Near-Perfect Summary of Angel Financings

May 7th, 2008

Todd Vernon is the CEO of Lijit and wrote a post this morning that covers all the bases in angel financings.

I won’t rehash the whole thing, but will comment on a couple of points.

Todd’s analysis of the different types of angel investors is very insightful.  In my ten years of experience advising startups, the family investor class is the most common type, but the companies that are unable to broaden their investor base beyond that seldom succeed in raising further money.

The analogy to burning cash is a good one, though I usually use winning the lottery to make the same point.  Startup entrepreneurs should be aware that at least on some level investment in a brand-new company offers about as much hope of return as lighting cash on fire, or spending $25,000 on lottery tickets.  No one makes that decision lightly.

I mostly agree with Todd about convertible note financings, with a couple of qualifiers.  First, no company should offer convertible notes if it doesn’t intend to convert them.  Todd seems to say that some people might undertake note financings intending to pay them off in cash rather than equity.  That is a terrible strategy and borders on abusive.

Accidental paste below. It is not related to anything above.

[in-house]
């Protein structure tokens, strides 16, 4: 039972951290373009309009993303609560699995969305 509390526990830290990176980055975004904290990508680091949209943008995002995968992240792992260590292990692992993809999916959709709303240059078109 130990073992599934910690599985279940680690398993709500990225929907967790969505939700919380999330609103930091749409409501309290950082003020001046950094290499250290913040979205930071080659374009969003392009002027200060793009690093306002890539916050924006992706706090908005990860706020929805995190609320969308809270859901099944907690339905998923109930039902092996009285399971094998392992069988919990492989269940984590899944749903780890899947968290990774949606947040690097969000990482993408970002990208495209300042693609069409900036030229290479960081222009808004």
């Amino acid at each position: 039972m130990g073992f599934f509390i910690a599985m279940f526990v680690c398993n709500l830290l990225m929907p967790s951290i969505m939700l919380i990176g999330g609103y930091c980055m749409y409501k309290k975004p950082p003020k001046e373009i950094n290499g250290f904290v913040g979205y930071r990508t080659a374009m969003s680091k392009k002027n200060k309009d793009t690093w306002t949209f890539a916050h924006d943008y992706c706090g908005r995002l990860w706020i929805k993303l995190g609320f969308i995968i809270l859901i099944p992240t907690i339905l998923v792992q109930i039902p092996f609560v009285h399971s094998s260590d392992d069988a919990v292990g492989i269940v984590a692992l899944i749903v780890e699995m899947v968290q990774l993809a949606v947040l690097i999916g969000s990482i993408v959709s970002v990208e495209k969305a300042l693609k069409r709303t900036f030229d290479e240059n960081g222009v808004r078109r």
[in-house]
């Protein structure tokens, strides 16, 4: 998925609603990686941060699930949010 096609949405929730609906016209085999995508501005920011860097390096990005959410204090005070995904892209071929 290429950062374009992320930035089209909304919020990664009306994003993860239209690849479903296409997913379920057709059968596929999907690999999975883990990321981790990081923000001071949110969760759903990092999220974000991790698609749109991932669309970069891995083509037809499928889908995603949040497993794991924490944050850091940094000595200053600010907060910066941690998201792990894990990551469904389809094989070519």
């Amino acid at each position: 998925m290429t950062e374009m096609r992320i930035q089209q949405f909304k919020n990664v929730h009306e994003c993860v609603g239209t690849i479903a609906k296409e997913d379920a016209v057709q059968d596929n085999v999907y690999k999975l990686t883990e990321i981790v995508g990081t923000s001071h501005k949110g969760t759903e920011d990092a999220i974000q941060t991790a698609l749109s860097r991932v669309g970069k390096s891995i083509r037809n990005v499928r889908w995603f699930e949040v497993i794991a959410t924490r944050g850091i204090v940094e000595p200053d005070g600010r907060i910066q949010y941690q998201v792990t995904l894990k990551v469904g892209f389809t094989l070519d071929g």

Second is that I have done successful note financings.  In almost every case the Note investor(s) are also participants in the equity round and are using the Notes as a genuine bridge so that the company can get some cash while completing the steps to a larger investment.  Notes usually come with warrants or other discounts from the equity round so there can be tension between the Note investors and the equity investors.  Having the same people on both sides of the deal helps immensely to smooth that out.

Good post Todd.  I am going to send a lot of clients to read your summary.

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